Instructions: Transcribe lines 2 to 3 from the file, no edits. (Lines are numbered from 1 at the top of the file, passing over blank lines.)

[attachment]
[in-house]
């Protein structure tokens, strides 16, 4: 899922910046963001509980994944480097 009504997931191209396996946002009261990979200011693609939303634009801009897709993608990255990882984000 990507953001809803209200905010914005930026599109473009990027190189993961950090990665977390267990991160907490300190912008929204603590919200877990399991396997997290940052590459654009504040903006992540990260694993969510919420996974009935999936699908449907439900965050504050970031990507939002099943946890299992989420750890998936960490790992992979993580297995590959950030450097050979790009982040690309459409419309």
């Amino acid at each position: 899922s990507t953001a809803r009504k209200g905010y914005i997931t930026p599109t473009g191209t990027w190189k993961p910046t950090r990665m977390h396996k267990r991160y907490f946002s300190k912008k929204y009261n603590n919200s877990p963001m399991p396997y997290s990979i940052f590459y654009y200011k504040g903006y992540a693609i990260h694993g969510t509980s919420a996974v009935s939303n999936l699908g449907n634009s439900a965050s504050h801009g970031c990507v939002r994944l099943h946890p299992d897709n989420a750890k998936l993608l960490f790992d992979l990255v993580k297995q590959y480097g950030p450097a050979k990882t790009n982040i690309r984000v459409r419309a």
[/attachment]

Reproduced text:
């Protein structure tokens, strides 16, 4: 899922910046963001509980994944480097 009504997931191209396996946002009261990979200011693609939303634009801009897709993608990255990882984000 990507953001809803209200905010914005930026599109473009990027190189993961950090990665977390267990991160907490300190912008929204603590919200877990399991396997997290940052590459654009504040903006992540990260694993969510919420996974009935999936699908449907439900965050504050970031990507939002099943946890299992989420750890998936960490790992992979993580297995590959950030450097050979790009982040690309459409419309």
């Amino acid at each position: 899922s990507t953001a809803r009504k209200g905010y914005i997931t930026p599109t473009g191209t990027w190189k993961p910046t950090r990665m977390h396996k267990r991160y907490f946002s300190k912008k929204y009261n603590n919200s877990p963001m399991p396997y997290s990979i940052f590459y654009y200011k504040g903006y992540a693609i990260h694993g969510t509980s919420a996974v009935s939303n999936l699908g449907n634009s439900a965050s504050h801009g970031c990507v939002r994944l099943h946890p299992d897709n989420a750890k998936l993608l960490f790992d992979l990255v993580k297995q590959y480097g950030p450097a050979k990882t790009n982040i690309r984000v459409r419309a």